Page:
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Tuesday, December 24, 2013

Believing in Santa – a Pagan’s perspective

Today I'm linking to my blog over on Hartford FAV's http://hartfordfavs.com/2013/12/22/believing-santa-pagans-perspective/ where I discuss Santa Claus in today's world. Personally I believe Santa plays a huge role this time of year - as he should - and deserves to be honored. Of course I also think if you squint really hard he resembles a certain Norse God...

Tuesday, December 10, 2013

The Alfar and the Fair Folk

 I've mentioned before that the main focus of my practice are the spirits of the Otherworld and I honor both an Irish and Norse/Germanic cultural paradigm. I thought it might be helpful to explain a bit more about how those two cultures' views on both the spirits of the land and on the Otherworldly spirits are similar and different, specifically how the Norse alfar (elves) are like and unlike the Irish  daoine sidhe. I'll handle the land spirits part in a separate blog. I'd like to get into the actual comparison of the alfar and aos sidhe here; this should help illustrate how I can honor both the alfar and daoine sidhe.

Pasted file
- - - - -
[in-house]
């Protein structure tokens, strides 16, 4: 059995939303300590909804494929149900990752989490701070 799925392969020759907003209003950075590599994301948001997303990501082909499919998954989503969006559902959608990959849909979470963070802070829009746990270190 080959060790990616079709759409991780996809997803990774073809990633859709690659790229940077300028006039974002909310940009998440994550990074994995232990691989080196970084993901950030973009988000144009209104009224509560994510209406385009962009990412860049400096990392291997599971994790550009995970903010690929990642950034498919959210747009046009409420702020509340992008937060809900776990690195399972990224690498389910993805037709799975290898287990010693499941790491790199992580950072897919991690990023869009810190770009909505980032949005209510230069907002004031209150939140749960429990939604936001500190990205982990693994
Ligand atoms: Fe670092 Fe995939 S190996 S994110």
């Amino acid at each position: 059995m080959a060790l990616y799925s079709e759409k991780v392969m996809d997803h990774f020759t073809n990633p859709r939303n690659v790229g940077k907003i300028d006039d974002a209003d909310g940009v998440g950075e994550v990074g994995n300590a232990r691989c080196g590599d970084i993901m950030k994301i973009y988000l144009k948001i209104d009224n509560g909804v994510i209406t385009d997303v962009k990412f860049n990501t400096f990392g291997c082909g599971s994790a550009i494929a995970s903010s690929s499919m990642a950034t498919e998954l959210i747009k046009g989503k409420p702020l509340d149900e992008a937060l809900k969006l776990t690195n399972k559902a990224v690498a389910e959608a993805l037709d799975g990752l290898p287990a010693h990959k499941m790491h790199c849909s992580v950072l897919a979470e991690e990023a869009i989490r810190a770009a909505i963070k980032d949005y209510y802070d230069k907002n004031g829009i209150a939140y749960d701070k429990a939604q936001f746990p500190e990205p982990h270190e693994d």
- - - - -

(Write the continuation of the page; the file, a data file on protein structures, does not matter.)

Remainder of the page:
Both the Alfar and Fairy People, the daoine sidhe, are described as tall, beautiful, and shining, although in later folk stories they are also seen as looking like ordinary humans except with an Otherworldly aura about them. both were later said to have diminished in stature and are often conflated with smaller Otherworldly beings which may be called by the same name but appear distinct in folklore. The Irish use euphemisms, such as Good People, Fair Folk and Gentry when speaking of the people of the sidhe to avoid offending them and in the same way the Icelanders call the Alfar Huldufolk (hidden folk) because its believed that it offends them to be called Alfar (Sontag, 2007).
     In Ireland the daoine sidhe live in the hollow hills, mountains, and lakes; in Iceland the Huldufolk similarly live in natural features like boulders and cliffs; both cultures believe that construction which destroys a place belonging to the these beings will bring great misfortune. In the Irish it is believed that the Fair Folk live within the fairy hills but also that they make their home in the Otherworld, while the alfar similarly live in natural features but also have their own world, Ljossalfheim. Both worlds have a different flow of time that can affect those who visit.